But however you get them, simply enter the bridge IP:port information into Vidalia's Network tab, and you can browse and network without getting blocked. All bridge IDs consist of a an IP address and port number separated by a colon, and optionally can provide a cryptographic fingerprint, although this feature does not seem to be in widespread usage.
Are You Being Served?
Essentially, bridges simply offer an alternate, harder-to-block access method to the Tor network. A more intriguing use of the software is to run an IP-based service that can only be accessed through Tor (as opposed to the Internet at large). You can publish a Web site, run a POP/IMAP/IRC server, or even make an SSH server accessible, all without ever revealing your address to visitors, and even from behind a firewall.
How is that possible? The actual traffic is routed through the Tor network, just like any other Tor data. The tricky part is making the service reachable. Tor does this by maintaining a distributed hash table of services, each of which is identified by a pseudo-random host name in the .onion domain. Whenever a new service launches, it connects to a few Tor relays (like any other relay would), then tells the hash database which relays those are. When a client makes a request to the ABCDEFWXYZ.onion host, the hash database picks one of the relays associated with the service and forwards the request on. The relays involved never know that the packets they are carrying are destined for a particular service, because the data is mixed in with all other Tor-based, encrypted traffic.
There are a few other checks-and-balances involved to protect everyone; if you're interested, the entire protocol is documented on the Tor Web site. There you can also find a link to the Tor hidden service search engine (based on DuckDuckGo), as well as an example Web site run by the project. A key point to remember, however, is that you must be running Tor on the client side to access these services, because they are accessible only within the Tor network.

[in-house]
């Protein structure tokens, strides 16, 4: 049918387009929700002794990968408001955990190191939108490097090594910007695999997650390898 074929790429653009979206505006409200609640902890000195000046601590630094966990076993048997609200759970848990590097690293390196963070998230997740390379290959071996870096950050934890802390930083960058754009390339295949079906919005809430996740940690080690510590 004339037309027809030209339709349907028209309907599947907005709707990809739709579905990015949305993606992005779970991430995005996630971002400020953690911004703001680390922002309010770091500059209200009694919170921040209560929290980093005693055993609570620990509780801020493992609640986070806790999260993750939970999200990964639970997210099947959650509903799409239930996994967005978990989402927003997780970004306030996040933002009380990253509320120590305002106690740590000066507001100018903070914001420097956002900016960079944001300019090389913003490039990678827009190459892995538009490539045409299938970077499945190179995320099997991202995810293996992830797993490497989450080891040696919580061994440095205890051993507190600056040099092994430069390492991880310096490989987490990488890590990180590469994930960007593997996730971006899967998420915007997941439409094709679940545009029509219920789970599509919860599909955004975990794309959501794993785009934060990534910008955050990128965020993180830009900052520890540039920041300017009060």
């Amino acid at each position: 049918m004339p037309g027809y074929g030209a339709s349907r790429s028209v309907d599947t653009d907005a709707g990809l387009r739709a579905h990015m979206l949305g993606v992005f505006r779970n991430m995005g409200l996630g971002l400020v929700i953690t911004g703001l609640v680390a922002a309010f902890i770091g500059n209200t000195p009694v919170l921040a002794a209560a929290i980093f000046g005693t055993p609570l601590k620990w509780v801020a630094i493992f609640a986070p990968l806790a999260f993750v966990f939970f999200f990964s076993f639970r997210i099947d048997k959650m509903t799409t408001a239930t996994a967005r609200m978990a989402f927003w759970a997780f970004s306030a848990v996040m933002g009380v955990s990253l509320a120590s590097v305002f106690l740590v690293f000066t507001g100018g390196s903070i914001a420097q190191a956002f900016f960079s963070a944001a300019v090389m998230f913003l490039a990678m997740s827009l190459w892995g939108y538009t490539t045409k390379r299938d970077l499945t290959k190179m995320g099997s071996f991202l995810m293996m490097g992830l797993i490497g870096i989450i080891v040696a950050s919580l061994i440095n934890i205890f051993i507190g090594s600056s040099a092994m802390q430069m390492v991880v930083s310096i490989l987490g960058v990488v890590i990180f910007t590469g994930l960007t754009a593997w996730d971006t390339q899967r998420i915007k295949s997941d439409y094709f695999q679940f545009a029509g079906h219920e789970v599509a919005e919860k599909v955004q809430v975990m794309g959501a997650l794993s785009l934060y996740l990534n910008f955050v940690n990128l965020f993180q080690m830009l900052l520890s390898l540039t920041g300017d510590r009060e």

It is also important to remember that the hidden service should probably only connect to Tor on the server-side, too — in can be extremely tricky to try and run a normal Web server setup and a Tor-based .onion site from the same Apache configuration, plus, someone who finds the hidden content on your existing IP could then prove that you are the host, which defeats the purpose of running a "hidden" service entirely.
Tor recommends you take a look at a lightweight Web server like thttpd. Whichever HTTP server you choose, you should make it accessible only to localhost. Next, in your .torrc configuration file, find the location-hidden services block, and add a pair of lines like
HiddenServiceDir /some/path/to/a/place/where/you/can/keep/files/for.your/hidden_service/ HiddenServicePort 80 127.0.0.1:5222
The HiddenServiceDir directory is merely a location where Tor will dump a text file containing the .onion address for your service. The HiddenServicePort line has three parts: the "fake" port number advertised to visitors (80 here, to serve as a standard Web server), the address to bind to (here, 127.0.0.1, which is localhost), and the local port number (5222). You can also provide this information in Vidalia, in the Setup: Services tab.
Now, when you restart Tor, it will fetch a .onion host name for you, and save a private key file in your HiddenServiceDir directory. This key verifies that you are, in fact, the service listed in the distributed hash database, so that clients can connect with confidence — so don't lose it. That's all there is to it; you can set up as many services as you like, running anything that you care to configure and that can be ferried by Tor.
How you spread the word about your service is another matter — if you post about it on the public Internet, your foes can almost certainly associate you with it. There are in-Tor-only message boards, however, as well as community forums where people often post links to .onion services. Of course, that's assuming you want to publish your content. As with bridges, you may also need to make something available only to specific people, or only for a short amount of time, in which case person-to-person is probably best.
Bridgebuilding and More
There is definitely a trade-off involved with both of these techniques. You cannot simply run an invisible Tor bridge and expect dissidents to find it and use it — they will have to set up and run Tor. Likewise, you cannot run an anonymous Web server dishing out Truth by the barrel-full to the whole wide world — you can only make it accessible to other people running Tor. Nevertheless, these are both exciting opportunities that without Tor wouldn't exist at all. The initial Tor concept didn't include either — it just goes to show you that a solid technology like Tor has more and better uses than casual Web surfing, as long as users are willing to push the boundaries. Who knows what else can be built on top of Tor?